UNH Department of Social Work
UNH Department of Social Work Chosen for National Curriculum Development Grant
By Sharon Keeler
UNH News Bureau
August 9, 2002
DURHAM, N.H. -- The University of New Hampshire's Department of Social Work has been selected as one of seven programs nationwide to undergo a curriculum review focused on improving and expanding teaching in the area of psychopharmacotherapy.
The review is being conducted by Rosemary Farmer, assistant professor of social work at Virginia Commonwealth University, who was awarded a grant by the Ittleson Foundation, a non-profit organization in New York that serves the needs of the underprivileged. One of the foundation's primary programs focuses on mental health, and the grant will be used to improve best practices for clinical social workers.
Psychopharmacotherapy is the use of medications to change brain function. These drugs are used to treat such mental illnesses as anxiety, bipolar disorder, and depression.
"More and more social workers are encountering clients who are taking psychotropic medications, therefore it's important for them to know about the medications, how they work in the body, what the positive and negative side effects are, and generally how to assist clients who are using these medications," says Farmer. "It is our belief that this content must be included in MSW curriculum no matter where social workers eventually work -- schools, mental health clinics, prisons, hospitals, homeless shelters, social service agencies, etc."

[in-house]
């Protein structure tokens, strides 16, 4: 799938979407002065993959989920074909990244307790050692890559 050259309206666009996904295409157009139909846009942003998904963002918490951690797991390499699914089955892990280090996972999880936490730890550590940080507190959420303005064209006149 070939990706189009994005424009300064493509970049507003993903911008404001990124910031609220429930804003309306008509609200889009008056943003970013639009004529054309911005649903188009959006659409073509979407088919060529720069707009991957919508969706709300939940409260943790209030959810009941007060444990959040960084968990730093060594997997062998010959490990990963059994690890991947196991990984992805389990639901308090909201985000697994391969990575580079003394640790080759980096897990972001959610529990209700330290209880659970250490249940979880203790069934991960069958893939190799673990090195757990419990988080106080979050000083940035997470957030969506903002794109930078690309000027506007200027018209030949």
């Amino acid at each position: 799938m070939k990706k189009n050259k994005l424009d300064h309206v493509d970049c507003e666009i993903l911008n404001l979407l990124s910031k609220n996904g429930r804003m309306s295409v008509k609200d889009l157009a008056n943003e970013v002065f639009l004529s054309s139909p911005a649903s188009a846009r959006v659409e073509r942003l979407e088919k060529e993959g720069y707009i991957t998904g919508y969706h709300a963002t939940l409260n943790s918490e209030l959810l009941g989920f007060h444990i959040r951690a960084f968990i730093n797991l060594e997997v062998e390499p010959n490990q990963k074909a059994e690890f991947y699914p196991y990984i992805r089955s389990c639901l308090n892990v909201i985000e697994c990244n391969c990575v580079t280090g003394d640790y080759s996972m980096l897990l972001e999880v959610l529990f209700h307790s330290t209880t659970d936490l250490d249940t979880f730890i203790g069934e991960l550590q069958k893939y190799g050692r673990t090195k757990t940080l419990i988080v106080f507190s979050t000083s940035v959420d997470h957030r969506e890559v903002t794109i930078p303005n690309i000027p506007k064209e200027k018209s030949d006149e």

Angie Rice, assistant professor of social work at UNH, wrote the proposal that secured UNH's involvement and is directing the review process. In-service training with social work faculty was conducted last semester and course modules are being reviewed for inclusion in established classes at the university.
"One of our objectives is to help fight the stigma associated with mental illness, and students have asked for more information on psychopharmacotherapy," Rice says. "Our goal is to develop a course that would help meet the needs of our social work students as well as students from other health and human service disciplines. With this knowledge, our graduates will be on the cutting edge of their fields."
According to Farmer, UNH's Department of Social Work was chosen to participate in the grant based on its current curriculum content in psychophrmacology and what it needed to enhance its teaching. Geographic diversity was also considered, and UNH's ability to reach rural populations matched one of the grant's objectives.
Other schools chosen to participate in the Ittleson Foundation grant include the Saint Louis University School of Social Service, Washington University George Warren Brown School of Social Work, Portland State University School of Social Work, Gallaudet University Department of Social Work, Yeshiva University School of Social Work, and Wichita State University School of Social Work.